Words On Birds by Steve Grinley
Owls Are Worth the Search
January 21, 2017
By Steve Grinley
Owls are among my favorite birds. They are for many people, even non-birders. Maybe it is their mysterious nocturnal nature or maybe it is because we just don’t see them that often. So when Tom Wetmore reported hearing three species of owls on Plum Island one morning, it raised my attention. He heard great-horned, saw-whet and long-eared owls, all in relatively close proximity to each other.
Of those owls, the long-eared seems the most secretive. I have seen my share of great-horned owls, many in or around nests that are often more visible than that of other owls. I have also seen many saw-whets, perhaps because they often roost low in trees and shrubs. They can be quite tame and not flush when approached by humans or a flock of scolding chickadees. As a result, I am sure that I have probably walked right by even more saw-whets than I’ve seen.
Long-eared owls are more easily flushed if one is lucky enough to be in same pine grove as one. Many years ago, we sometimes flushed one while searching for crossbills in the “new pines” area of the Parker River Refuge which has now been off limits to visitors for decades. That also was an area where we often found roosting saw-whet owls.
Long-eared owls also will hug the trunk of a tree, blending in so as to go unnoticed. They often roost in more isolated areas that are less accessible in general, and certainly go under detected as a result. Despite that, a photographer was lucky enough to photograph a long-eared owl near the road on Plum Island a couple of weeks ago.
Since my sightings of long-eared owls are few and far between, most are very memorable. I shared one such sighting with you a number of years ago that I thought I would share with you again:
It had been a busy season at the store…but as busy as it had been, I did take off one morning to try to finish some last minute shopping and run some much needed errands that I couldn’t accomplish with such long days at work. After a couple of stops, I needed to do some grocery shopping, so I pulled into the Market Basket lot. Before I could get out of my car, my phone rang.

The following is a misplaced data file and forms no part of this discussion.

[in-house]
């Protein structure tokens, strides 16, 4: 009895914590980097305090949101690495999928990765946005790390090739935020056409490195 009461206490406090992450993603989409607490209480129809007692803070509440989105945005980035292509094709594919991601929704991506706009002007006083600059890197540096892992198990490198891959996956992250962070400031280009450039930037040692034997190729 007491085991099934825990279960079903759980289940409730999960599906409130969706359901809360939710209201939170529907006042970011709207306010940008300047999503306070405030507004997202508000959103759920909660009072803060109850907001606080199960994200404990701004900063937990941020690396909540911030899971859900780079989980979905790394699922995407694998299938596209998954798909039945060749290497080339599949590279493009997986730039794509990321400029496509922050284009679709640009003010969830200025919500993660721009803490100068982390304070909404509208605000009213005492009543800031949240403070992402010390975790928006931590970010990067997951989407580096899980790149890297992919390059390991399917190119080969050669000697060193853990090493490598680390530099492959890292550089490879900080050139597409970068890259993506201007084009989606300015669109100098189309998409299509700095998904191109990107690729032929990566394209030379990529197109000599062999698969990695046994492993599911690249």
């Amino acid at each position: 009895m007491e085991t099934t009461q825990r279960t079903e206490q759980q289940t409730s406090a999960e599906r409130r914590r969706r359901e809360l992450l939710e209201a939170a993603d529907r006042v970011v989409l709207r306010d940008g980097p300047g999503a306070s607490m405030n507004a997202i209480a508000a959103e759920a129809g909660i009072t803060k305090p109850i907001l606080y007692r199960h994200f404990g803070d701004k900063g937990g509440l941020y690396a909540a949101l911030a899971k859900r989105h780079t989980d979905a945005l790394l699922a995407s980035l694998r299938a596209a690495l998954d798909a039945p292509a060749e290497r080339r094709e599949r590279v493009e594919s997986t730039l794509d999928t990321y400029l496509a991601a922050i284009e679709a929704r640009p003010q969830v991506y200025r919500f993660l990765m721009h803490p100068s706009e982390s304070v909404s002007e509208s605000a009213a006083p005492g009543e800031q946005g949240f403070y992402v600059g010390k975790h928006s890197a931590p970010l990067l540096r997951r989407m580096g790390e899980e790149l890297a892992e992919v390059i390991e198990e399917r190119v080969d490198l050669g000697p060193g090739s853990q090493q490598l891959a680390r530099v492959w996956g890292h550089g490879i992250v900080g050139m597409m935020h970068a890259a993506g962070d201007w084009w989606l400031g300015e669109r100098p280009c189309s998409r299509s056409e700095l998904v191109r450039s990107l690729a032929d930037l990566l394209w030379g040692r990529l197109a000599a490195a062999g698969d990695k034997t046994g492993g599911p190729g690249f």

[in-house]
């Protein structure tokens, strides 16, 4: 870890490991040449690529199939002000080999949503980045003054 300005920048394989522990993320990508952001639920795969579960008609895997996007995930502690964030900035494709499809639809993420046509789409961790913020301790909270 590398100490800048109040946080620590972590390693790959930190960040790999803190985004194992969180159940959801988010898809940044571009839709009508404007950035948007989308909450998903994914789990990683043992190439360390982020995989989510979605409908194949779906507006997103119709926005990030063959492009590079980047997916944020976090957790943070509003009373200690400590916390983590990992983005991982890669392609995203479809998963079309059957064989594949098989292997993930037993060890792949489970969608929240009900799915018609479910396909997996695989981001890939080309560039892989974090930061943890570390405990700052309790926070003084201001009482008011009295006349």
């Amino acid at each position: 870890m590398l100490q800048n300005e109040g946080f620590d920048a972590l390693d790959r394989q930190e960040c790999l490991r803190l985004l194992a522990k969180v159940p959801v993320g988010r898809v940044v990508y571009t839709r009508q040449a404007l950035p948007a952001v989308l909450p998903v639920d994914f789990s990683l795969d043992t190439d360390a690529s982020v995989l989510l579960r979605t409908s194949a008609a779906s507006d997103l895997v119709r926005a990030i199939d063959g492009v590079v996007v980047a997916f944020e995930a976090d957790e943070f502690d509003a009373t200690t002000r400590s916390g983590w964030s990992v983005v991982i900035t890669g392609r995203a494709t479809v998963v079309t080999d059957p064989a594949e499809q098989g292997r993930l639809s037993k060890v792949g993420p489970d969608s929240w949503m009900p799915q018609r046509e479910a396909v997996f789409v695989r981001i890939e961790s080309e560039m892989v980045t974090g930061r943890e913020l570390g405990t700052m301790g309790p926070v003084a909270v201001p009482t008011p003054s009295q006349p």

It was Margo, who had also taken the day off but chose to use her time by going birding. She had re-found an ash-throated flycatcher in Gloucester, which was originally discovered during the Cape Ann Christmas Count She had been checking her iPhone (she is more connected than I) and had read a post on Massbird.
She told me that Jim Fenton, a local photographer, had found a long-eared owl in Salisbury. Long-eared owl had become one of our nemesis birds. We didn’t see one all the previous year and we were less than two weeks away from missing one again that year. Margo was still on Cape Ann and feared that it wouldn’t still be there if she drove to Salisbury.
So I had a decision to make: groceries or owl, owl or groceries? As you can guess, it wasn’t much of a choice. I decided to head directly to Salisbury to see if the owl was still there.
When I arrived at the Reservation, I drove through the campground area toward the boat ramp area where the bird was last seen. Checking all the pine trees along the way, I got all the way out to the boat ramp and the only people that I encountered were two dog walkers in the campground and a couple of hunters in the boat ramp parking area. No birders or photographers anywhere.
I drove back through the campground and ran into Jim McCoy who had also arrived to look for the owl. He showed me a picture on his iPhone that Jim Fenton took of the owl sitting on Butler’s Toothpick at the edge of the river. I decided to head back toward the boat ramp and explore near the Toothpick. After searching the dune area briefly and walking back toward the pines, I got a call from Jim that was immediately dropped. Bad reception!
I ran back to the car under the assumption that the owl had been found and, sure enough, Jim was walking down the road toward me. He and Kirk Elwell had found the bird buried in a juniper tree. Kirk had heard some nuthatches carrying on around one spot and he moved in to discover the owl. We could barely see owl in the dense foliage. As we were trying to get better looks, Jim read another post from Jim Fenton that said that he had mis-identified the owl he photographed. It was a great horned owl.
We all looked again at the photo on the small phone. It was, indeed, a great horned owl. So what were we looking at in this Juniper tree? We then thought that it had to be the great horned owl that Jim Fenton photographed. I even called Margo and told her not to rush to Salisbury. But as we continued to look, its ears were quite long, though they seemed far apart from the angle I had. We moved further to one side and finally got a front view of his face through an opening in the branches. It was, indeed, a long-eared owl!
I set up my scope and digiscoped some photos. Margo arrived eventually and got some better photos. I had called a couple of people and they were on their way. It was a life bird for Kirk and a Christmas present for the rest of us! And it was a delayed visit for me to the grocery store.
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